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27 and trapped at home

This letter writer would like to move out; however, his strict Muslim parents will disown him if he does. 

Only you can decide what’s best for you, says our elder. But here’s what I would do…

 

Dear EWC

Hi, I am a 27-year-old male living at home with strict Muslim parents in the UK. Next year they have planned that I will have an arranged marriage in Pakistan. I have never had a girlfriend; I like drinking alcohol and eating bacon. I’m not allowed to leave the house after 10pm so I find it hard to meet women. I have spoken to my parents about getting my own place before and they said if I do I am not their son and they will disown me. What do I do?

 

Mr.Bill replies

Thanks for writing to us and sharing this all-important issue. Let me answer your letter topic question right away. You ask if you are a bad person for wanting to leave. No, you are not a bad person. You are a normal and good person. This decision is significant and important, but it does not define you as good or bad. Your life and what you do with it and what you accomplish and how you treat other people with kindness will do more to determine whether you are a good person or not. Not whether or not you want to leave and be your own man, making your own decisions.

Next, let me tell you that I am not a Muslim. I was raised in a different religion and I was raised to think for myself and be independent. I have always valued and been thankful for that. As such, I am independent and I do think for myself. I have been successful in my career and in my life. I make my own decisions – about me and my future.

I do know that not everyone is raised as I was, and that there is an expectation in some cultures and religions that the parents continue to plan and determine the lives of their children. Depending on where those families live, it may be disappointing to the children, but accepted and adhered to. In many cases, and depending on the country, there is no other choice.

You live in a country where there is a choice, and you have been exposed to freedoms and freedom of thought and action. Even so, you have never had a girlfriend and live at home and at age 27 still have a curfew. You like bacon and drink alcohol, so you are not completely compliant, however, your parents have an expectation about your future and your life – where and how and with whom you will live. I know those expectations sometimes exist and that some children adhere to them. I couldn’t, but then I wasn’t raised in that culture.

I completely understand your interest in getting your own place, just as intellectually I understand the conflicting feelings you must have when your parents say that they will disown you. Intellectually, I understand and know that you have been brought up in that mindset, but given my up-bring, it is hard for me to put myself completely in your position. Given that qualification and perhaps restriction, for me, there would be no decision. I would get my own place, live my life, and make my own decisions about my future. At some point, you will have to do that. Your parents won’t be around forever.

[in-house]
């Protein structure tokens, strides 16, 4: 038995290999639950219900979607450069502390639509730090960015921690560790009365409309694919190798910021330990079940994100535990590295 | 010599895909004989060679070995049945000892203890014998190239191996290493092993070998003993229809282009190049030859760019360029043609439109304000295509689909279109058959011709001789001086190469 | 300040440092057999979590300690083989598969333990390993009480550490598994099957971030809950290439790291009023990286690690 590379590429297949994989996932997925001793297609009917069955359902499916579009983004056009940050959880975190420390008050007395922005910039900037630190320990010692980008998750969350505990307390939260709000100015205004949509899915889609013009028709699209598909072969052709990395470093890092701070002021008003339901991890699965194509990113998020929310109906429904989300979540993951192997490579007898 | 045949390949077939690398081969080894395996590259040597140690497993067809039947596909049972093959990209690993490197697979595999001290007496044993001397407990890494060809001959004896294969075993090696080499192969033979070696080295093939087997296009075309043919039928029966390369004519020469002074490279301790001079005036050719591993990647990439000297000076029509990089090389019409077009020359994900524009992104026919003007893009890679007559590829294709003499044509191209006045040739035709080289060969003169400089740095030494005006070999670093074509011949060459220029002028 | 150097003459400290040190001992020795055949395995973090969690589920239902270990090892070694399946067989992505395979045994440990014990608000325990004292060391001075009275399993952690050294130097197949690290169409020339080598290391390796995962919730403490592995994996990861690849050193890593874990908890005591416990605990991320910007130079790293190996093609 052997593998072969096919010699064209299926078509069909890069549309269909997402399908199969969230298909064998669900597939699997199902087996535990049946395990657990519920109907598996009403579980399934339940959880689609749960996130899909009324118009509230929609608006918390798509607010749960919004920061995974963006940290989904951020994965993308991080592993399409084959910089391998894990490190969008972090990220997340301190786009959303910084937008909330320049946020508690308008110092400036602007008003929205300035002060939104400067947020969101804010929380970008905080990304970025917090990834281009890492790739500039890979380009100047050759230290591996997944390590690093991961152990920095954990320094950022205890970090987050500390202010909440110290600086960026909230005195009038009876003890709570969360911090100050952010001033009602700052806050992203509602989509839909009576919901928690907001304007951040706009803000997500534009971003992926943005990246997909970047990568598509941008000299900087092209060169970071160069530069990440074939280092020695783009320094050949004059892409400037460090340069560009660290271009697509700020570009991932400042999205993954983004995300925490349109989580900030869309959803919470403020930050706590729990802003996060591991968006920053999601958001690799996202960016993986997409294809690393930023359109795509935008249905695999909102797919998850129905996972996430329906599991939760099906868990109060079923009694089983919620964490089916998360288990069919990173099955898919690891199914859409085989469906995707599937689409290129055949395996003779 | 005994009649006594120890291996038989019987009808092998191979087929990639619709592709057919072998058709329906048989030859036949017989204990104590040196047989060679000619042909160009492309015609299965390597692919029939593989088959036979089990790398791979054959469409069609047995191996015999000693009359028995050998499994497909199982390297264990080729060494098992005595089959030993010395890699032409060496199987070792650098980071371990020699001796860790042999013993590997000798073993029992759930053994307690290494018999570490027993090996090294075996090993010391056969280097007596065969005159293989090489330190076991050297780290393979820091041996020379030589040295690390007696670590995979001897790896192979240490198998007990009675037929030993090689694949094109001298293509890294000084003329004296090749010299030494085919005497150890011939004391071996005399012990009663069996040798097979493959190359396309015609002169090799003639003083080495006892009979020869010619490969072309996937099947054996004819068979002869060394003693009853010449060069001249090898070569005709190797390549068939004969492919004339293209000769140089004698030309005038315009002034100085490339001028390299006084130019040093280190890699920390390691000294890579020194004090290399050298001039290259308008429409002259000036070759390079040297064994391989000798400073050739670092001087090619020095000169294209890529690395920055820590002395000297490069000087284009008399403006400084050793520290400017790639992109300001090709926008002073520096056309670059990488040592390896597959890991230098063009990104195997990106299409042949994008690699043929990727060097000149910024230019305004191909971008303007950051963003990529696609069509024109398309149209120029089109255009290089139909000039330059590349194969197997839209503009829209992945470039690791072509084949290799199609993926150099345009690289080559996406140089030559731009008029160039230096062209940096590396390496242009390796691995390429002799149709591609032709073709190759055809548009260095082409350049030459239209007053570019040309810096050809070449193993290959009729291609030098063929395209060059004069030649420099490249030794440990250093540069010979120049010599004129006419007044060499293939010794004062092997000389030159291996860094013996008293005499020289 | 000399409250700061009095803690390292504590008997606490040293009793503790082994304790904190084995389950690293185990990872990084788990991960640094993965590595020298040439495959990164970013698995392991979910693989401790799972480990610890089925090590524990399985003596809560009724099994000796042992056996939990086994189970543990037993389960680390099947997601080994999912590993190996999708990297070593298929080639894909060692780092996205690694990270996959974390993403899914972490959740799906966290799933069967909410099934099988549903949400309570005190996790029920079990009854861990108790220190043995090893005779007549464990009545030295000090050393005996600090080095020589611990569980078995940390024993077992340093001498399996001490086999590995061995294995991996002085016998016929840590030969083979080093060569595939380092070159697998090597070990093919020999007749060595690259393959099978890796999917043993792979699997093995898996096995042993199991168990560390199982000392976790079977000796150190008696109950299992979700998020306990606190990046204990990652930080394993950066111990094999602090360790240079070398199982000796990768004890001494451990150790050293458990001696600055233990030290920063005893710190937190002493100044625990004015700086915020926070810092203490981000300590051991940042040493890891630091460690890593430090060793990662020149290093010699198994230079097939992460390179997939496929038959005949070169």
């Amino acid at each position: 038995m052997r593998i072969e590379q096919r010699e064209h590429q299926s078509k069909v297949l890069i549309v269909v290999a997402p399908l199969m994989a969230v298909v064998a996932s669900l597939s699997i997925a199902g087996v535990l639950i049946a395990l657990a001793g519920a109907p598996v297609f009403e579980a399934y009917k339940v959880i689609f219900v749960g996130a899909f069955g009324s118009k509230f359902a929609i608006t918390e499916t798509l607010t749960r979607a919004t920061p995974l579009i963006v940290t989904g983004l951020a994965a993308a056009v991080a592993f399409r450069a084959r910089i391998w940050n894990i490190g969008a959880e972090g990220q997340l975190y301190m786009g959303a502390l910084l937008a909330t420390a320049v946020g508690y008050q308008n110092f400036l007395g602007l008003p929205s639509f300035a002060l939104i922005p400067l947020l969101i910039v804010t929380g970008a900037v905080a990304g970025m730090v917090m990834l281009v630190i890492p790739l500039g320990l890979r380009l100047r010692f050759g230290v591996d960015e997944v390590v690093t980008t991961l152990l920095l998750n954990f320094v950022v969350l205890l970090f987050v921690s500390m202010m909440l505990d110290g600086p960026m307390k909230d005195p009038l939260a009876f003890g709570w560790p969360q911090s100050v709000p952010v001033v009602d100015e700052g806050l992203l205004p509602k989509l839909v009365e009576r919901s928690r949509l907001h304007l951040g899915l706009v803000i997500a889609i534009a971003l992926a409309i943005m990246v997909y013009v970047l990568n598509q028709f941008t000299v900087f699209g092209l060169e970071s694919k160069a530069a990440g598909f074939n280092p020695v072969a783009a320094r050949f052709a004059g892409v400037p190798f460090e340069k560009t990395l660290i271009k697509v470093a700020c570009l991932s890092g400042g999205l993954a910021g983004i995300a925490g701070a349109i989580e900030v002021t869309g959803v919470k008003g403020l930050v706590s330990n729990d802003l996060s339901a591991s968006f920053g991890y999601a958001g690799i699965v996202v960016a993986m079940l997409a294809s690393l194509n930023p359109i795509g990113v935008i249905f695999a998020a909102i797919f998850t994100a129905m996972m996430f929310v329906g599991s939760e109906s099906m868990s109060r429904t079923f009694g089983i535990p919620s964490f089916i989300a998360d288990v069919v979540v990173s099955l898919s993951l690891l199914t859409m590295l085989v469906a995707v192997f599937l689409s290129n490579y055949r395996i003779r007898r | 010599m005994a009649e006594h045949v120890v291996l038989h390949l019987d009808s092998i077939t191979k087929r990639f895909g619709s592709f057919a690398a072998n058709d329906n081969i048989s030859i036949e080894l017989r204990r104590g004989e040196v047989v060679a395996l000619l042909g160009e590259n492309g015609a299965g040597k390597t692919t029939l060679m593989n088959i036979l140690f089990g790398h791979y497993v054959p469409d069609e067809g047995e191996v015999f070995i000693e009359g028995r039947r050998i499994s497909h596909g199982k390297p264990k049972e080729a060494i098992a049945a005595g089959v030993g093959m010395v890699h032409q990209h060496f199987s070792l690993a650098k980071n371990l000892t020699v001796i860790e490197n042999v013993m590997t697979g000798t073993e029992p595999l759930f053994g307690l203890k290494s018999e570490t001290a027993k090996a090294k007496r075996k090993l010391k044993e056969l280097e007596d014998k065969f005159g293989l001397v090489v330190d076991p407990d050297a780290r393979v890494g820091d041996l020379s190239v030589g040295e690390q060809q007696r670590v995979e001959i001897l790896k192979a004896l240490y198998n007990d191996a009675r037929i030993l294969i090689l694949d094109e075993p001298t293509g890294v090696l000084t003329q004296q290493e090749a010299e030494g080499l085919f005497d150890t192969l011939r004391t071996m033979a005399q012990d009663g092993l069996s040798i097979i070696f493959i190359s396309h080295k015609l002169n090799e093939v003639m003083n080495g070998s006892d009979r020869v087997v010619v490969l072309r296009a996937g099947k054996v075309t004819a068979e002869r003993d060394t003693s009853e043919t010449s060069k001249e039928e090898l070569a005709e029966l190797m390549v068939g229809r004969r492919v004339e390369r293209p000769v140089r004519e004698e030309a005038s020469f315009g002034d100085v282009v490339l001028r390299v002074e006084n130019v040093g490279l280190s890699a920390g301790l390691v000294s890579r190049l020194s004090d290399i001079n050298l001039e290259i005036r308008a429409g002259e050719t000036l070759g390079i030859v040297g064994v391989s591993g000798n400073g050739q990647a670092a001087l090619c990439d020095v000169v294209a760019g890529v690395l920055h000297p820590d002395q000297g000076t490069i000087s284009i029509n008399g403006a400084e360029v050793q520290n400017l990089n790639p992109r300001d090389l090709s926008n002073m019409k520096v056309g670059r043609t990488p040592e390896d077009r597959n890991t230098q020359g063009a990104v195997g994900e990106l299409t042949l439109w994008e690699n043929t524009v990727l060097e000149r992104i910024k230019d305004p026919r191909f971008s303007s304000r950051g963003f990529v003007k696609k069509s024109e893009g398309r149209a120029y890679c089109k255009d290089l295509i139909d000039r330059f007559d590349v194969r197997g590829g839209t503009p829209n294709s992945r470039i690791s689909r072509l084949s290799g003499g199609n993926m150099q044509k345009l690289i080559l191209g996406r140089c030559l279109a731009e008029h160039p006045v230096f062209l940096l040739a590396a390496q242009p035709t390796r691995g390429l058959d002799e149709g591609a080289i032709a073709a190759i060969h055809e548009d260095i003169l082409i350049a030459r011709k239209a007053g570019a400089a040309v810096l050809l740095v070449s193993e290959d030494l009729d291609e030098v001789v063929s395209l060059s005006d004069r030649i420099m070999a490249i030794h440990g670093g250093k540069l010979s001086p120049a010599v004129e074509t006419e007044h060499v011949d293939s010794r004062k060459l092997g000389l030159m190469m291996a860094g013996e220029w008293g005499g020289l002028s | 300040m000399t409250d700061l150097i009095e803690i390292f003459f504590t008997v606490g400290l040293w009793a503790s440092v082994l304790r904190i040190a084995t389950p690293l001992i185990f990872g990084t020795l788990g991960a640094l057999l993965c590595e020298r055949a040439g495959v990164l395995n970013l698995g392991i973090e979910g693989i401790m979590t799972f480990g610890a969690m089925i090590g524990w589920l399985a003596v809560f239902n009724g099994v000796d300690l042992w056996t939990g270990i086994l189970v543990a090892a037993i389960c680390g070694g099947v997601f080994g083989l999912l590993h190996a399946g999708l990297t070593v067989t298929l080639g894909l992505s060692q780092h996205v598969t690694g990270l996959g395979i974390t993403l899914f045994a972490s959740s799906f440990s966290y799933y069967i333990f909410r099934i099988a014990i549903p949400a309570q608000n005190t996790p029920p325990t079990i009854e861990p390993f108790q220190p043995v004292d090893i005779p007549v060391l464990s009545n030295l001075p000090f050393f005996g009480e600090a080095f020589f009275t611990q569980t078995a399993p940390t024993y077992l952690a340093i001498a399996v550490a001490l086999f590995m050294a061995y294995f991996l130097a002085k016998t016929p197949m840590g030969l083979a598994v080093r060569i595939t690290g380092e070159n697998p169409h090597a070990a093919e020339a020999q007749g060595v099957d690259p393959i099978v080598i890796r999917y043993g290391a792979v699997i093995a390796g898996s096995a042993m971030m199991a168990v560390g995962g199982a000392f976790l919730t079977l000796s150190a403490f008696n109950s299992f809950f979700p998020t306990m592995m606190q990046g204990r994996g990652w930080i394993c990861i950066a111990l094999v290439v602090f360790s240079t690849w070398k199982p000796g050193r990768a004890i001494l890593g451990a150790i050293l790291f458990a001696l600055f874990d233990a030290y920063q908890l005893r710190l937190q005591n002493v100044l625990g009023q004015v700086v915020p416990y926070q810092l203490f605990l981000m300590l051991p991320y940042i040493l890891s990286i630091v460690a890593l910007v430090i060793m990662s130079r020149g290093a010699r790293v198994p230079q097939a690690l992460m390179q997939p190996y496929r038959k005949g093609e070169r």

Is there anyone else you can talk to? Someone who is a friend, maybe a best friend. Man or woman. Or friends at work. Do you have a support system, both for now as you consider and make your decision, and after you have made it?

Even if I could make it for you, this is your decision, and you have to make it. I can tell you what I would do, given who I am. That is the most anyone can do. 

I can tell you that I have read literature and seen films about men and women who are in your exact same position. Some of them decided to be independent, go on their own, make their own decisions, and become their own person; others succumbed to the pressure of their parents and culture. 

From what I have read and observed, the people who went out on their own were sad about their parent’s reactions, but they persevered and prospered. The people who agreed to the arranged marriage were never completely satisfied, happy, or made to feel important and valued. 

We have received letters from those who found themselves in arranged marriages. They were looking for ways to be happy and, in some cases, released. There have been other letters from people who have left arranged marriages and who are looking for advice on how to start over.

I referred to film. One of the most recent, and one that has received quite a bit of recognition, is The Big Sick. It is about a man, about your age, who is in a similar position as yours, although he has already moved out of his parent’s home. I recommend this film to you as a way to get the perspective of someone in a position similar to yours.

That’s my thinking. As I said, you will have to decide for yourself what is best for you. And unfortunately, no matter what you decide, there will be some discomfort and a little unhappiness. For that, I am sorry.

Good luck, my friend. If you’d like to follow up and have other thoughts as a result of what I’ve written, I’ll be here and I will respond quickly. Let me know what you think, and if you are willing to do so, let me know what you decide. I wish you well, and a happy life!!

Article #: 418784

Category: Family

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